ALERT Dec 18th 2021: Log4J 2.16.0 is vulnerable to DoS attack. Switch to 2.17.0. For more details: Log4J 2.16.0 is Vulnerable to DoS. Switch to 2.17.0.
 
ALERT Dec 29th 2021: Log4J 2.17.0 is vulnerable to RCE attack. Switch to 2.17.1. For more details: Log4J 2.17.0 is Vulnerable to RCE. Upgrade to 2.17.1. 

This article is an old post introducing SLF4J. You can still refer it to learn more about SLF4J. For Log4J vulnerability related posts, check these links:
 
After seeing so many students in last four years, I have decided to write this article about the new loggers which are widely being used by the industry. Almost all the university students I have seen are familiar with Log4j 1.x (at least heard about it) but most of them even did not hear about SLF4J and Logback. The purpose of this article is introducing SLF4J and Logback and convincing you towards them. Before getting into the topic, be informed that Log4j 1.x is not being maintained after August 5, 2015 and Ceki Gülcü the developer of Log4j came up with the new tools SLF4J and Logback. Technically, Logback is an enhanced successor of Log4j and performs better than Log4j.

He did a good job, but we have to move forward.
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Log4J 2.16.0 is Vulnerable to DoS. Upgrade to 2.17.0.

ALERT: Log4J 2.17.0 is vulnerable to RCE attack. Switch to 2.17.1. For more details: Log4J 2.17.0 is Vulnerable to RCE. Upgrade to 2.17.1.

Dear Java Developers, cancel your holiday plans. Another Log4j vulnerability was reported on December 16th Thursday and a new Log4j version is released with the patch on December 18th Saturday. Log4J 2.16.0 is no longer safe.

The new vulnerability independently discovered by Hideki Okamoto of Akamai Technologies, Guy Lederfein of Trend Micro Research working with Trend Micro’s Zero Day Initiative, and another anonymous vulnerability researcher allows denial of service attack on systems using Log4j 2.0-beta9 to 2.16.0. Remember that Log4j 2.16.0 was released last week to fix the CVE-2021-44228 vulnerability and chances are high for most of the Java projects already being upgraded to Log4j 2.16.0 which is vulnerable to DoS attack now.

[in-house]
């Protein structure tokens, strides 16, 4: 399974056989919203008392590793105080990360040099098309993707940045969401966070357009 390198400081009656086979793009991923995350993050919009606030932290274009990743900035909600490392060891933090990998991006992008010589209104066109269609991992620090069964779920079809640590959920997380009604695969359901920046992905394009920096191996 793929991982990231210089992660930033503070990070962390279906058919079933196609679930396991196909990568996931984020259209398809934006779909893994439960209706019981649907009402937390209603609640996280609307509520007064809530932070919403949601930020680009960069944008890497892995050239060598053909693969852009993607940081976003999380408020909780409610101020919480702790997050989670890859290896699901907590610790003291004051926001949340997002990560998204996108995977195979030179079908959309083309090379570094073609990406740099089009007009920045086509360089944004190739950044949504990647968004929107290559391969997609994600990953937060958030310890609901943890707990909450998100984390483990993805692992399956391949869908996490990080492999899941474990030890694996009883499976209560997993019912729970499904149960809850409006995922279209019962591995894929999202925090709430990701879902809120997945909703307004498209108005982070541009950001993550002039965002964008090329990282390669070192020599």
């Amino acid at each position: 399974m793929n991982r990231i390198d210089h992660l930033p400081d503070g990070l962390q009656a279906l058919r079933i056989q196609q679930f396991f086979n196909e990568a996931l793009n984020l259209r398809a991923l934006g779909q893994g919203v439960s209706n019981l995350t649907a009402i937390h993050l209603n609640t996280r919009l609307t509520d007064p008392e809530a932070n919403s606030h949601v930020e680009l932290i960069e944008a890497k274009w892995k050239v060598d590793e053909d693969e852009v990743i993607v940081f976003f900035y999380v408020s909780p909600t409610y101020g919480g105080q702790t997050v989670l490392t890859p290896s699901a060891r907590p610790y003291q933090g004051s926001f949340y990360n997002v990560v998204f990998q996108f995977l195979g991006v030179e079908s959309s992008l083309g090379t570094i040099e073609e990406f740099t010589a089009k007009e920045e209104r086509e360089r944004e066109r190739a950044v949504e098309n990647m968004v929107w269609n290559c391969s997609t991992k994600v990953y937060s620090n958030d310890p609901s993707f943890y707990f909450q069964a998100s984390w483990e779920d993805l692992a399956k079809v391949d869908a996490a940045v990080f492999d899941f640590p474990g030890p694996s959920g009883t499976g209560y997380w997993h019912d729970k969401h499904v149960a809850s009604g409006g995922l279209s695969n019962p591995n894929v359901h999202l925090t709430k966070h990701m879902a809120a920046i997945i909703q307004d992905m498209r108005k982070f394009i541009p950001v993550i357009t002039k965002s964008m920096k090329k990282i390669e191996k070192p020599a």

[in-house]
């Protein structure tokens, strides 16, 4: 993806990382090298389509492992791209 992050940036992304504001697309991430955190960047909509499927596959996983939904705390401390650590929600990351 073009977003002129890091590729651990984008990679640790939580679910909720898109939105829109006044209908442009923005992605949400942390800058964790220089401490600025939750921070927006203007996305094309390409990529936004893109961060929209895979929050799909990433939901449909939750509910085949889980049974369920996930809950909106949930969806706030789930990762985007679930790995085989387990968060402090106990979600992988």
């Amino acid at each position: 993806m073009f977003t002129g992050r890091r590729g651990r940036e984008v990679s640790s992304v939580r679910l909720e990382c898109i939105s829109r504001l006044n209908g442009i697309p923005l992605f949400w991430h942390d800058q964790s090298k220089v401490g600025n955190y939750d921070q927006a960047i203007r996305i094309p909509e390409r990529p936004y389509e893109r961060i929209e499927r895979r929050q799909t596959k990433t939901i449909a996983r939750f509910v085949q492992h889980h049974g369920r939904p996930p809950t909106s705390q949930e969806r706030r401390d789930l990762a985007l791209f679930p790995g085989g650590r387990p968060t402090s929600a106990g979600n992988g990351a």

Log4J 2.16.0 is Vulnerable. Switch to 2.17.0

Similar to the previous vulnerability, the CVE-2021-45105 doesn't mean everyone using Log4j 2.0-beta9 to 2.16.0 is vulnerable. This uncontrolled recursion from self-referential lookups bug affects only if your Log4j configuration has Context Lookups like ${ctx:loginId} or $${ctx:loginId}. Though removing such context lookups where they originate from sources external to the application such as HTTP headers or user input is one way to solve the issue, it is recommended to replace Context Lookups like ${ctx:loginId} or $${ctx:loginId} with Thread Context Map patterns (%X, %mdc, or %MDC). Instead, you can upgrade to the latest Log4j version 2.17.0.

Similar to CVE-2021-44228, CVE-2021-45105 also affects log4j-core only.

Last Friday, Google published a blog post claiming more than 35,000 Java packages in the Maven Central repository are affected by Log4j vulnerability. By the time of publishing that article only 5000 artifacts were patched. That leaves 30,000 packages hanging around with vulnerable Log4j dependency. Google also mentioned that in more than 80% of the packages, the vulnerability is more than one level deep, with a majority affected five levels down (and some as many as nine levels down). This makes fixing them hard as a package maintainer you have to rely on your dependency maintainer to publish a fixed version.

Coming to the projects you have control over, you have to go through the same cycle once more to upgrade all your Log4j dependencies to the latest version 2.17.0.

Let me repeat the process for developers to identify the vulnerable Log4J versions.

Run the following command from your project folder.

mvn dependency:tree

Any Log4J dependency with a version less than 2.17.0 is most likely vulnerable or unmaintained. Maven central repository has a new column with the number of vulnerabilities in each Log4j version.